Usain Bolt laughs off critics

OSLO -- Usain Bolt laughed off suggestions he may be 'past
it' on Tuesday and said he is looking forward to defending his
world titles at 100 and 200 meters in Moscow in August.

Bolt, who will run the 200 meters at the Bislett Games on
Thursday, said he has his "eye on the prize" of the worlds and is
not overly concerned after coming off a rare defeat in the 100
meters last Thursday.

Bolt lost by one-hundredth of a second to American sprinter
Justin Gatlin in Rome, the Jamaican's first significant
international loss since the false-start disqualification at the
worlds in South Korea in 2011.

"I'll just point something out. In '08, I lost one race and I
won the Olympics that year," Bolt told a news conference.

"(The loss to Gatlin) doesn't say much. All I'm concerned about
really, is the championship. Running the runs, getting into shape,
figuring out what I need to do to get to the championship."

Bolt is the world record holder over 100 and 200 and any slight
dip in form from the athlete widely considered to be the fastest
ever is going to attract attention. His dominance is also being
questioned as rivals Gatlin, Tyson Gay of the U.S. and Jamaican
teammate Yohan Blake begin to look like they could threaten him
this season.

Bolt respects them all.

"Never try and single out one person to see who's the
strongest, because in track and field people get injured all the
time," Bolt said. "If I focus on one person and they get injured,
then what? Then you have to change your focus and you may not be
ready for that other person. So for me, I just work hard and try to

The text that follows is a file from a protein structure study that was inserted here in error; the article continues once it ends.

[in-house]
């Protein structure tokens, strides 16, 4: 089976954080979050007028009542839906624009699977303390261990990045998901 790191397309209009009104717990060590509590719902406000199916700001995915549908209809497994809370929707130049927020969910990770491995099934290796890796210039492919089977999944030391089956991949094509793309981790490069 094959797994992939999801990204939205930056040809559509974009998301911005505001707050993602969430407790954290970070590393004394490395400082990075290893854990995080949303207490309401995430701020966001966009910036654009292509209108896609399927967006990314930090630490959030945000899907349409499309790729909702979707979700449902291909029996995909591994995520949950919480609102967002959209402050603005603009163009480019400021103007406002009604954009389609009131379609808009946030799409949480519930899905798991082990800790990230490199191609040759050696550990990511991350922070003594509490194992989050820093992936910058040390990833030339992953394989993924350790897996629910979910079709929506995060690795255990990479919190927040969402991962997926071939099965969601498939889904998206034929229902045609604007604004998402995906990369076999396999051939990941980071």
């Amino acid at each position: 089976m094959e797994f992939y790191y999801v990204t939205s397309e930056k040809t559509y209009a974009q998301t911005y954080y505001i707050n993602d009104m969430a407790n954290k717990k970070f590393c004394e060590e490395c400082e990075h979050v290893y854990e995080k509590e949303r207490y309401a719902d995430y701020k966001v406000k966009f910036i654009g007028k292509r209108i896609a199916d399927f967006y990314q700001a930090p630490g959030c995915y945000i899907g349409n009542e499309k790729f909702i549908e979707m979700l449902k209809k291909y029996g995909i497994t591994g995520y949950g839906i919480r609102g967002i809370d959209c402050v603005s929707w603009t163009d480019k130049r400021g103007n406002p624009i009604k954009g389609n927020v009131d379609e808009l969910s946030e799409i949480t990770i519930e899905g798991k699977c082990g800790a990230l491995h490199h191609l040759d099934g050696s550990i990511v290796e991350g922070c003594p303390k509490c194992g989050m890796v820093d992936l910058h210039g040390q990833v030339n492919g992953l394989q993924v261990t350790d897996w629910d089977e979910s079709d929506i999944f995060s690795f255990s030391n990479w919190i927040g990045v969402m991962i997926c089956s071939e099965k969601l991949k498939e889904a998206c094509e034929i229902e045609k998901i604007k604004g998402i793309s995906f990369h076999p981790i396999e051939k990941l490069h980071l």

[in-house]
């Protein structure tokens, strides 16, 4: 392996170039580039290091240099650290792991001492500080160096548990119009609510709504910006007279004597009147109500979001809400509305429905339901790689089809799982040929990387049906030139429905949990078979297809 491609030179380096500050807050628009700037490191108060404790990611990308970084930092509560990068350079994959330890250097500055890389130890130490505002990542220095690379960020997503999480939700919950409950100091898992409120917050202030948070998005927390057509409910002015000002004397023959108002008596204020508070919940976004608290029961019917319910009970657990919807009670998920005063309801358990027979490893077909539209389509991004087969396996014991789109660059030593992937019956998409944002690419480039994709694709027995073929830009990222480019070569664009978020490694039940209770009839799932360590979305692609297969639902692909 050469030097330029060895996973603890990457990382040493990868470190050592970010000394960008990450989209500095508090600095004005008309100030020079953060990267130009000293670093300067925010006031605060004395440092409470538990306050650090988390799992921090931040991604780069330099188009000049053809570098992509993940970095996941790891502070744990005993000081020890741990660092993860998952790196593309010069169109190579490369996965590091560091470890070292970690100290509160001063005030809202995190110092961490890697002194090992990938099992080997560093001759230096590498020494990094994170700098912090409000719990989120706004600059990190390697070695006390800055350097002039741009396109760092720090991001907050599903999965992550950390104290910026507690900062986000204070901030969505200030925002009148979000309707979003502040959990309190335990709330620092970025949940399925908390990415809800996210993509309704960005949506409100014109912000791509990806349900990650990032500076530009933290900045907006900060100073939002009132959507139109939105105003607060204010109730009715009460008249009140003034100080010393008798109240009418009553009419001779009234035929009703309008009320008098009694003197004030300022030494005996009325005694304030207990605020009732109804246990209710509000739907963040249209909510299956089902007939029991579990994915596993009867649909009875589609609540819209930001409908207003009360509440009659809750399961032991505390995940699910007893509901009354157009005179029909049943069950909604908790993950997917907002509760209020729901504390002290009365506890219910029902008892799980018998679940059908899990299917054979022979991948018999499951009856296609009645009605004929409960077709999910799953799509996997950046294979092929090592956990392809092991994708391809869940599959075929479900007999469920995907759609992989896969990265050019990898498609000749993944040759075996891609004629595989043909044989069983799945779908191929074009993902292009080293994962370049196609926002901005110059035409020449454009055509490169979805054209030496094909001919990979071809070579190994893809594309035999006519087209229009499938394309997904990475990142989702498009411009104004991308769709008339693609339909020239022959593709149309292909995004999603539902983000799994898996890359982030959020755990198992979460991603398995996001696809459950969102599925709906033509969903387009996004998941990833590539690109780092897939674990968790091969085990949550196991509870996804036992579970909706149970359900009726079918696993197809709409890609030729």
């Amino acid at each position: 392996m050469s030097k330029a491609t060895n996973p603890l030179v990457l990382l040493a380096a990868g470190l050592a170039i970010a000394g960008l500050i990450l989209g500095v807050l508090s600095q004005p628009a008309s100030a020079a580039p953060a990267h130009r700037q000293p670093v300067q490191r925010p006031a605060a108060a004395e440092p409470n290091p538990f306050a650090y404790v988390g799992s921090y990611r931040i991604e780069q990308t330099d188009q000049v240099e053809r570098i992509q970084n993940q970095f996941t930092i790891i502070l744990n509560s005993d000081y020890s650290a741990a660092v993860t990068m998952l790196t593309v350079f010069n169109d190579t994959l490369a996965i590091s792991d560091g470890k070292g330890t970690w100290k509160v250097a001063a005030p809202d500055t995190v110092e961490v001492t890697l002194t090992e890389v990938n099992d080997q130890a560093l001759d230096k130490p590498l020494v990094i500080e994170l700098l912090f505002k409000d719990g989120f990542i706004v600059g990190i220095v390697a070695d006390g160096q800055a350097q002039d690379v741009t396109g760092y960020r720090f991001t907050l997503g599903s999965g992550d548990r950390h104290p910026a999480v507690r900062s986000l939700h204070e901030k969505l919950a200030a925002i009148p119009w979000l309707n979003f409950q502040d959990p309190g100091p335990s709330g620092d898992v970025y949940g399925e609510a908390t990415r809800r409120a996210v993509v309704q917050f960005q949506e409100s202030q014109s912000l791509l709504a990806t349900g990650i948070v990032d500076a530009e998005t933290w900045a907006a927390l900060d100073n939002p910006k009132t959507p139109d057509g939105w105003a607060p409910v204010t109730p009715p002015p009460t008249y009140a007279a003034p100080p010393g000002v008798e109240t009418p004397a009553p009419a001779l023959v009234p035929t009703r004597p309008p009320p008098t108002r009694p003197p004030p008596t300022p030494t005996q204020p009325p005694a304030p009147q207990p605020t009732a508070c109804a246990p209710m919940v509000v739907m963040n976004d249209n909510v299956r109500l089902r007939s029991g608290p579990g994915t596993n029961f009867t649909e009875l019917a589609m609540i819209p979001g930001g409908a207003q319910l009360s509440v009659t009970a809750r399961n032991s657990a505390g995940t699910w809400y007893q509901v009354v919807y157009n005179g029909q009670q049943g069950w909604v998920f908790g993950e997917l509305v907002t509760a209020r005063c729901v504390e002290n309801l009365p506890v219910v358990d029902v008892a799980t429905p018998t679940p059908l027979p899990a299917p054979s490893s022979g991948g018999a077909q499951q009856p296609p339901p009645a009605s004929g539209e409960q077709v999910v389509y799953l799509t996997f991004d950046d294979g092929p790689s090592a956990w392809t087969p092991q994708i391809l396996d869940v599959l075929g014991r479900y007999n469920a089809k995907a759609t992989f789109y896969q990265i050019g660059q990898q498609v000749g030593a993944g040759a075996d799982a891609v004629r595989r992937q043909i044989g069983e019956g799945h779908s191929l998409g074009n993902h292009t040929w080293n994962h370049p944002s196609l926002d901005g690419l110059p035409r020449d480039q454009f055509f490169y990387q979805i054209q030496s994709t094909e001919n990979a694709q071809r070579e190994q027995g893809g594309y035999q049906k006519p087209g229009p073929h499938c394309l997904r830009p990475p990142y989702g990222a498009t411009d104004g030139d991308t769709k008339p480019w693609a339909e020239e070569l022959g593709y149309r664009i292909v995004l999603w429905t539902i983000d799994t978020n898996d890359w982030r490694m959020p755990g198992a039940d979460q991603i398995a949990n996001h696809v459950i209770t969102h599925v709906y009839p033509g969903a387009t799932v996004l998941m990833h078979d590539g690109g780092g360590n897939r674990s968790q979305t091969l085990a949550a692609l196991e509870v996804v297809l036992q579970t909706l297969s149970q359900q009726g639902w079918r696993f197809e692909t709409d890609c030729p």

be at my best when those seven persons are lined up against me."

Bolt will face local favorite Jaysuma Saidy Ndure on Thursday.
The 28-year-old set a season's best of 10.13 in the 100 in Rome
last week and is relishing the prospect of challenging Bolt again.

"I always look forward to running against him. I know he's
going to push me again into another season's best," Ndure said.

"He's fast, so I've gotta beat him. I'll try. We'll see," he

Bolt isn't underestimating the Gambia-born Ndure.

"For me anything is possible. You never know what's going to
happen on the day. Hopefully he doesn't beat me," said Bolt, who
hopes to be the first to break the 20 second mark this season.

"It's definitely in my mind. I want to change that and I'm
feeling pretty good. I'm pretty focused."

However, the doubts remained, and Bolt was asked again about his
lackluster start to the season.

"I'm not really worried," he answered with a resigned laugh.
"I'm always confident in whatever I am doing. As long as my coach
is not worried, I'm not worried, and my coach is not worried, so
I'm definitely confident that I'll be up to standard, that I'll be
able to perform to defend my titles."

The 26-year-old said he "never" worried and that his fans
shouldn't worry either.

"I keep explaining to everyone that for me it's never about
one-off events. They keep worrying but for me, I show up at the
championship. That's my aim because it's all about medals. At the
end of the day, if all you can say is, I won 10 races over the
years but I have no medals to show for them, what's the point?" he